In her fieldwork she came across a clear example of how some women avoid doing as they are told by their husbands by using the strategy of false compliance. “Many women in Zimbabwe wish to have a lot of children, because having a large family empowers them. So, when their husbands tell them two children is enough, they go to the Family Planning Service providers to get contraceptive pills. They even show their husbands they are really taking them. But they also make sure the pills don’t work properly. When they are pregnant again, they pretend they don’t know how this is possible. During my training for transformation workshops I am going to address some of these issues, asking women if they think the strategies they use are really sustainable in the long run and allow them to come up with alternative strategies they can use.”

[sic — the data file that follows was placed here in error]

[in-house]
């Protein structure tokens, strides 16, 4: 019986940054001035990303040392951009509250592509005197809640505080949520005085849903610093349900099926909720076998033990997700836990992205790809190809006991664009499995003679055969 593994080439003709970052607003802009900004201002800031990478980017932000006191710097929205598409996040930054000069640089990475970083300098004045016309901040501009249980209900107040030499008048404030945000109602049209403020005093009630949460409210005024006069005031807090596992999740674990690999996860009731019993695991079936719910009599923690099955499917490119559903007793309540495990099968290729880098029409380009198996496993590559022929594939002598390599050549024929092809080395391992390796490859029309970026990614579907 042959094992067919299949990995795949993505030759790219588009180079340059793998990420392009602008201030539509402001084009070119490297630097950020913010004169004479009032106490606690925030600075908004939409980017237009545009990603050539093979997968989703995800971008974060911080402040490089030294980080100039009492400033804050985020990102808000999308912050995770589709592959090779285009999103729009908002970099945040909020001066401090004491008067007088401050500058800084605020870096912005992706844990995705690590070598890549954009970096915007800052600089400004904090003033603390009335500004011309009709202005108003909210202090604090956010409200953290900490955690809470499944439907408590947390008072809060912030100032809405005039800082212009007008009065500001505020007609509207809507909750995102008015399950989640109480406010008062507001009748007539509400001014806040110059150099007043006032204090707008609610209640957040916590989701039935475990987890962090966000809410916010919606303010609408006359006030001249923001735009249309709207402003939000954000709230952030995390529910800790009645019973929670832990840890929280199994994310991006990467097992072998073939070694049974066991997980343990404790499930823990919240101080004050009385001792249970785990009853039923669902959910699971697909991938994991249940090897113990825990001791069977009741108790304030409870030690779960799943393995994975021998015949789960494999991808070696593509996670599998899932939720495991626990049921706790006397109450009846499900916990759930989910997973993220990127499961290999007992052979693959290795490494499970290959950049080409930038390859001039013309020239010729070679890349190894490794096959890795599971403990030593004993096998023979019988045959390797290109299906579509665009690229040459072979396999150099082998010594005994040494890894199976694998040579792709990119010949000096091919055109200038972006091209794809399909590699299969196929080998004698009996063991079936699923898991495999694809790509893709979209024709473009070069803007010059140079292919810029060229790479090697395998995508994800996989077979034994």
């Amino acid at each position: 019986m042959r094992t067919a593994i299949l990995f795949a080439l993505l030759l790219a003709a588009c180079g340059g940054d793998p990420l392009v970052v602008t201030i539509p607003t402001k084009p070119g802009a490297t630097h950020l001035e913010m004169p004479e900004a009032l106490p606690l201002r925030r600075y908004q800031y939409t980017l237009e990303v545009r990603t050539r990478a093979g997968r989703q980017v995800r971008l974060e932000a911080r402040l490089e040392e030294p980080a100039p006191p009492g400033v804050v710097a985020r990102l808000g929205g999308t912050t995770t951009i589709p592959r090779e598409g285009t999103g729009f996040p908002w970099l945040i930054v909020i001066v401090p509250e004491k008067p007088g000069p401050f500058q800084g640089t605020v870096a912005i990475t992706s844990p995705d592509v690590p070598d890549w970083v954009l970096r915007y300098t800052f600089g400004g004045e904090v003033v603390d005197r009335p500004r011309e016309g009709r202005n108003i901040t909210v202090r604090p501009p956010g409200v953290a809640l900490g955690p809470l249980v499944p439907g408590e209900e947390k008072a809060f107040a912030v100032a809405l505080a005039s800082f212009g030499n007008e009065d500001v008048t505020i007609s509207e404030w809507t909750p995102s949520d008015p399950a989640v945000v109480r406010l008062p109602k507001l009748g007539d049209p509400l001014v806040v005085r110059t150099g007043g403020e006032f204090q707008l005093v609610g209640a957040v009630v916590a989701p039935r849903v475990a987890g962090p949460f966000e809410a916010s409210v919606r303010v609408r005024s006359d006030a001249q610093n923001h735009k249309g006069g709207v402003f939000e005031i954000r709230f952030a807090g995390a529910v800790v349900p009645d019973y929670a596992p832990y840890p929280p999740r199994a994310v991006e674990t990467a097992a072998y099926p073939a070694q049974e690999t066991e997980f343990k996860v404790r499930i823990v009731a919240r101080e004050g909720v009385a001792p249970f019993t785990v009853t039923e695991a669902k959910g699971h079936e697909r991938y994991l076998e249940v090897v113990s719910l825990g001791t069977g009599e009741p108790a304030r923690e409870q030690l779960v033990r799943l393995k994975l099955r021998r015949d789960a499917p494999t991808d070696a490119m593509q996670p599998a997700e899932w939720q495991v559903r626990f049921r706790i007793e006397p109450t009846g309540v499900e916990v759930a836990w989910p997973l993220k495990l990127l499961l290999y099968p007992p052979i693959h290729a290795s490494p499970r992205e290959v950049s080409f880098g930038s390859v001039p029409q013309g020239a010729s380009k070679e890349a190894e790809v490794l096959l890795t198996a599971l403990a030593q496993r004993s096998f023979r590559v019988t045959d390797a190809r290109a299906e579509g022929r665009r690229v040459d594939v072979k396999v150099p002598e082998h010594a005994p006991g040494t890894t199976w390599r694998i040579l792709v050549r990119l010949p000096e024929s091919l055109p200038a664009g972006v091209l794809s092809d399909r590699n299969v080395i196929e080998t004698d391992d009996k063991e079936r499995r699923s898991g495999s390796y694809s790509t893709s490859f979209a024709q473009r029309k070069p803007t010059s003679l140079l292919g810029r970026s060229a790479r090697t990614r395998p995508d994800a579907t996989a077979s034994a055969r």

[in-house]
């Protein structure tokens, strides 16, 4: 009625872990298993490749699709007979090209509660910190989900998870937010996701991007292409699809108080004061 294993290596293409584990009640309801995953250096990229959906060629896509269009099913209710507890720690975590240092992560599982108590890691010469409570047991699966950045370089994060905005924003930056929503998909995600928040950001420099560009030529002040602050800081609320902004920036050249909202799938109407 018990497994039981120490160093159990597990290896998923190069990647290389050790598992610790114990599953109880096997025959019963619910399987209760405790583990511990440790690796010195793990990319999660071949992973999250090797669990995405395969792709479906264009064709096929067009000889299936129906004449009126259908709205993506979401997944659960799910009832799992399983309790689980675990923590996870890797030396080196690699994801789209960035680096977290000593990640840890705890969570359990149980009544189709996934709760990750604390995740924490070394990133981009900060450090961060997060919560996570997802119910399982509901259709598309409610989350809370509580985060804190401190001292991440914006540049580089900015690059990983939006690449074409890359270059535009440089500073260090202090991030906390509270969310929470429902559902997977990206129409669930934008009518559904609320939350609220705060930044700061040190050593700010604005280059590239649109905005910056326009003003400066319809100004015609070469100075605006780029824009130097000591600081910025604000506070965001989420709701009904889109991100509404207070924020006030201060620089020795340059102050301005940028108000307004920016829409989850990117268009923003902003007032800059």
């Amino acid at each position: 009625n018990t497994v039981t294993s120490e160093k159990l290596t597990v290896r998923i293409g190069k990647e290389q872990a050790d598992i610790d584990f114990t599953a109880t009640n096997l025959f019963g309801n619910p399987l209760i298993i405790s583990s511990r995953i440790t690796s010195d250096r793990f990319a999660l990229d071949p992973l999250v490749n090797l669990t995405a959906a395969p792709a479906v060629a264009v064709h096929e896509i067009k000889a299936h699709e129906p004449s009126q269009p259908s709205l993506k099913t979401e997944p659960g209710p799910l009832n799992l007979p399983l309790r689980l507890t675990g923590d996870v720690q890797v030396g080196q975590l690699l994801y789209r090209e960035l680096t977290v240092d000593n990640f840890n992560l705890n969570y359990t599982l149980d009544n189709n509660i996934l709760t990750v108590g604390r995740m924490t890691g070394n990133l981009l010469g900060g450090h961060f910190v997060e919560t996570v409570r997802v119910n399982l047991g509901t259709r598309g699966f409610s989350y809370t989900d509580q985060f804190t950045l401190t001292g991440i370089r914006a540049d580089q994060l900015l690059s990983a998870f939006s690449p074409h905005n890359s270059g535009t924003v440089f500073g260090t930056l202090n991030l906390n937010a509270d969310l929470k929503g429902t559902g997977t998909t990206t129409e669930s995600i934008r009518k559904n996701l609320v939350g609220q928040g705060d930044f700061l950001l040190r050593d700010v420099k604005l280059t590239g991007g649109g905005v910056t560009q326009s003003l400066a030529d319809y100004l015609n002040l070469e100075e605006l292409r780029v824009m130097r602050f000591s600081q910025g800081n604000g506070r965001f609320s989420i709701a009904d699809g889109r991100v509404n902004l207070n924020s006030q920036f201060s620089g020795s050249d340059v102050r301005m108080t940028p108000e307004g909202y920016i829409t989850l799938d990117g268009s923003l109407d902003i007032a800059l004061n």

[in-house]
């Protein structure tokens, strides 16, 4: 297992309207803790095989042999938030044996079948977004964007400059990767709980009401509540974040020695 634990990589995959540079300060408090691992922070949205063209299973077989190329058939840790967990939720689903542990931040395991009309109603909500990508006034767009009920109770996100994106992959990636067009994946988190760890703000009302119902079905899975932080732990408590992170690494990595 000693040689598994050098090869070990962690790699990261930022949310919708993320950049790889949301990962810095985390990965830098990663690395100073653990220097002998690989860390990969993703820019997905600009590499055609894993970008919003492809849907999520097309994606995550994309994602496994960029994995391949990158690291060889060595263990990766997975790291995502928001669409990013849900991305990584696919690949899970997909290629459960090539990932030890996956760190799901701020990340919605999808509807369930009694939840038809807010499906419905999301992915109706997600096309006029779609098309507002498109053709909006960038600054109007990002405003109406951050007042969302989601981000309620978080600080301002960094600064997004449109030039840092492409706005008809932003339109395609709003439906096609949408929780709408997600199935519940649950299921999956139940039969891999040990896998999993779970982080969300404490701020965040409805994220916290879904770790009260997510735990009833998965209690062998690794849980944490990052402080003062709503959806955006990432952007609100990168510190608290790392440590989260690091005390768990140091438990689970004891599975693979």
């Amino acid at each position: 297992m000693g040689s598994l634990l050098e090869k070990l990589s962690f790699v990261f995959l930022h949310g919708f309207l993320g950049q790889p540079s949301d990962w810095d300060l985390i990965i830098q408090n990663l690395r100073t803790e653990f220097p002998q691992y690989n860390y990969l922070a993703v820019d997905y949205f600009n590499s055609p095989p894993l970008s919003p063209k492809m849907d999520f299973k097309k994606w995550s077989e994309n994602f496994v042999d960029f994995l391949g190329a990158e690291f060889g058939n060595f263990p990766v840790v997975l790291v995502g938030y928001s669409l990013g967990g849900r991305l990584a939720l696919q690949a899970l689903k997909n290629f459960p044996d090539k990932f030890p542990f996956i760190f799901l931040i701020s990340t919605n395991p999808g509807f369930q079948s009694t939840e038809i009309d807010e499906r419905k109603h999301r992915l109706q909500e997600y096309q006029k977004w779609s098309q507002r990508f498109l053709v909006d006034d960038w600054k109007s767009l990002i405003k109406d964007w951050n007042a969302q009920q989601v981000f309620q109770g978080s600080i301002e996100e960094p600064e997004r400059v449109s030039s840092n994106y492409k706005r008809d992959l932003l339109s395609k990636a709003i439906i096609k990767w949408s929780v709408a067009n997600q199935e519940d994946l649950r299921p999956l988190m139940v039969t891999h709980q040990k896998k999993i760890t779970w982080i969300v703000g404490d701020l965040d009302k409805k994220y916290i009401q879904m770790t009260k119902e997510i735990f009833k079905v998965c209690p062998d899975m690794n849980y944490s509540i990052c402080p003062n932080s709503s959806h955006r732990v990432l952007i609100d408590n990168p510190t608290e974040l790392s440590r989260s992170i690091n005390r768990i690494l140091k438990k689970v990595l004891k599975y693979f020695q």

Elizabeth Revai Mudzimu

Sustainable PhD grant

This autumn she was one of ten young researchers to win a Sustainable Society PhD Grant of 2.500 euro. In addition, she won a bonus prize of 1.000 euro for the most convincing pitch. Mudzimu: “That was a wonderful surprise. The extra money will be used to visualise my research. This will help me greatly when I go back to do more fieldwork.” She still has two years to finish her research, write her thesis and defend it. But first she will go back to Zimbabwe for a second round of field work thanks to the grant she won, and the Sustainable Society chaired by Kees van Veen. “For me research is not only about adding knowledge to the scholarly world. I want to have a real impact on people’s lives. So, when I am done with my PhD, I am going to reflect on how to continue helping the less advantaged women of Zimbabwe. Perhaps I can do a postdoc, write a book or look for small grants to set up a platform to help empowering women.”